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Smart Strategies For Watering Trees In Turf

smart stratergies 1

Watering Trees in Turf Creates a Water Management Opportunity

Properly watering trees in turf will make the difference between the success or failure of one of the biggest investments in your landscape.  Trees are expensive to buy, and expensive to plant.  If a mature tree dies on your property it will take years to replace the aesthetic value.  Turf is typically watered with spray heads not designed to provide deep watering. Trees require deep watering. Watering your trees planted in turf areas requires out of the box thinking for your irrigation system, but the results will reflect positively on your landscape’s most valuable asset.

  • Create a separate watering zone – Your trees need to be on a separate valve from your turf.  In general, trees should be watered enough to penetrate the soil to a depth of at least 18 inches.  Very few of the properties I visit have trees on a separate zone from their turf.  If you don’t have separate zones, this means you are probably going to have to dig a few ditches to lay an additional irrigation pipe.   Considering the length of time you hope to have the tree, a little bit of digging will pay off as a sound investment in your landscape. This will enable you to water your trees less frequently and much deeper. This improves plant health and water conservation. If you have several trees or an orchard here is a link that shows you how to install emitter tubing. Installing this at my home I would make this installation subsurface.
  • Deep watering is key – One of your main goals for tree watering is to encourage the tree roots to grow deep.  This will help your tree to become more drought tolerant.  You need to water your trees less than you water your turf, but the time of watering will be longer.  The longer watering will push water down deep into the soil and the tree roots should follow. Here is a great guide to use to help you figure out how much water to use.
  • Too much water kills – When you overwater,  the water takes the place of oxygen in the soil and your trees end up drowning.  Make sure your soil drains properly and consider purchasing a soil moisture probe so you can see how well the water is penetrating the soil.  These are relatively inexpensive tools that are easy to use and provide great information about how much water is in your soil.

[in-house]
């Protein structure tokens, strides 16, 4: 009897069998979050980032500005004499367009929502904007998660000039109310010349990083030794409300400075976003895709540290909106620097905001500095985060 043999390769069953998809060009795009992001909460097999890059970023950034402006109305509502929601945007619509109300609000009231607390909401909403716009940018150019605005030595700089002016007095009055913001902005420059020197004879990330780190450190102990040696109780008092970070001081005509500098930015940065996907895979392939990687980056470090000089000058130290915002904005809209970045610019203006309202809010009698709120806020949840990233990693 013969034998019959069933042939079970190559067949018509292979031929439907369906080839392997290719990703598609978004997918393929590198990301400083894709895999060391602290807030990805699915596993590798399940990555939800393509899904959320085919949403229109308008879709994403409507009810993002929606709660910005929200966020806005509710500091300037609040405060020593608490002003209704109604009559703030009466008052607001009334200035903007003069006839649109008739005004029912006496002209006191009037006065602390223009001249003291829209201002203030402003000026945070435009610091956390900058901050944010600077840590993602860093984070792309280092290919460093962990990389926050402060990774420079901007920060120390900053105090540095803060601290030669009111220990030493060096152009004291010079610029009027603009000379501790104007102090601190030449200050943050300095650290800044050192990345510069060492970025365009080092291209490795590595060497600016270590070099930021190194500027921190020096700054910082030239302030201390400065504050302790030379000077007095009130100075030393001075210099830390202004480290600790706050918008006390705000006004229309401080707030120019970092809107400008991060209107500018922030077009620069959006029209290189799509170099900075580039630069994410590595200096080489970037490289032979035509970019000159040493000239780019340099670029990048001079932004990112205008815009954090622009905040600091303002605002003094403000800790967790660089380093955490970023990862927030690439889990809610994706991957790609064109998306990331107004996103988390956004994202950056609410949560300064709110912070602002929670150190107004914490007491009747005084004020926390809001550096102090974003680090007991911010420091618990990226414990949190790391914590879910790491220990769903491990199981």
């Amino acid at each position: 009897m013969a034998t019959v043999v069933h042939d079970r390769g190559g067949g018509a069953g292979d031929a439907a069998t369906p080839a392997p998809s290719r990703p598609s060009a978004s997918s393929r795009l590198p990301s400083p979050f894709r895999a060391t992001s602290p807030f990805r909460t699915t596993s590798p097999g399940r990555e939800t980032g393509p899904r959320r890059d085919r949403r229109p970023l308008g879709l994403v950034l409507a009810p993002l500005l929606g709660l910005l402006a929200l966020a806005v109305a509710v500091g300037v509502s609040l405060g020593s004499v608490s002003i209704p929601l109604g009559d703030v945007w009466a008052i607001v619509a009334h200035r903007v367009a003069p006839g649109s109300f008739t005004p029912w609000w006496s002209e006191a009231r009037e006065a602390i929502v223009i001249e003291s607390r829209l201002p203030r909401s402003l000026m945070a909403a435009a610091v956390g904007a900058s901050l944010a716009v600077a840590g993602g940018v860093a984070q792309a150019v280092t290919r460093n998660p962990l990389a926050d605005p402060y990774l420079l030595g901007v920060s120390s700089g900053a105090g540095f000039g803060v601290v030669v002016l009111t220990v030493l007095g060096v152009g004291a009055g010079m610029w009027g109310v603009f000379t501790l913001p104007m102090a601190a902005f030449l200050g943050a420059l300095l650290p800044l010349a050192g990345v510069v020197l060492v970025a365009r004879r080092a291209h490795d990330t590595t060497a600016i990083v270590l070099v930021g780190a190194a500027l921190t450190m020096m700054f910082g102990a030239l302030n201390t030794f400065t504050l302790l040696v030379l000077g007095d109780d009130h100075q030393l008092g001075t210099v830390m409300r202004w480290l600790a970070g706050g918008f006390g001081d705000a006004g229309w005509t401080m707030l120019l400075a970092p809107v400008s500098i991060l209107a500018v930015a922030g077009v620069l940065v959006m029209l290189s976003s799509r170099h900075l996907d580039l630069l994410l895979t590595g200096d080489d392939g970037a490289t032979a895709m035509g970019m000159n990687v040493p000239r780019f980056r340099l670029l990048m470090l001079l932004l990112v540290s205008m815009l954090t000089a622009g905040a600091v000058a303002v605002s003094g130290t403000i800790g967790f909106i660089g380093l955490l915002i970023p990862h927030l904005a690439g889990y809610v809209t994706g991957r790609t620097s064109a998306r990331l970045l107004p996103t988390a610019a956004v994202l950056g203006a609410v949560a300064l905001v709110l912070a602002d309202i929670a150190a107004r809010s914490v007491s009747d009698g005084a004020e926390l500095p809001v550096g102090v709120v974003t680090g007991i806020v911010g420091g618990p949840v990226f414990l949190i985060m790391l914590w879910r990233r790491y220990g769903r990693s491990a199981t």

• Make a well around the tree –  The first year of watering for a tree can impact the growth of the tree for life.  Because the root ball is small when trees are first planted, they need more water around their base.  When you first plant a tree it’s critical you water the root ball completely.  If you make a well around the tree you automatically divert water to the root ball.
  • Move the water away from the trunk –  Think about how your tree receives water naturally. Water hits the tree canopy and runs off and drips down on to the soil.  How can you reproduce that effect? Try moving drip irrigation away from the trunk as your tree gets bigger.   This will encourage wide and deep root growth which is essential for tree health.

Often trees are the most valuable part of our landscapes.   According to the USDA Forest Service,  healthy mature trees add an average of 10 percent to a property’s value.  Having to replace a tree is costly and it often takes years to replace the full value.  Paying attention to the specific water needs of trees can pay healthy returns to a property.  These are just five tips to improve water management and water conservation on your property for trees.  I’m sure many of our readers have more. Let me know your thoughts in the comment area below.  If you enjoyed the post please consider subscribing to the blog or following me on twitter at @H2oTrends.

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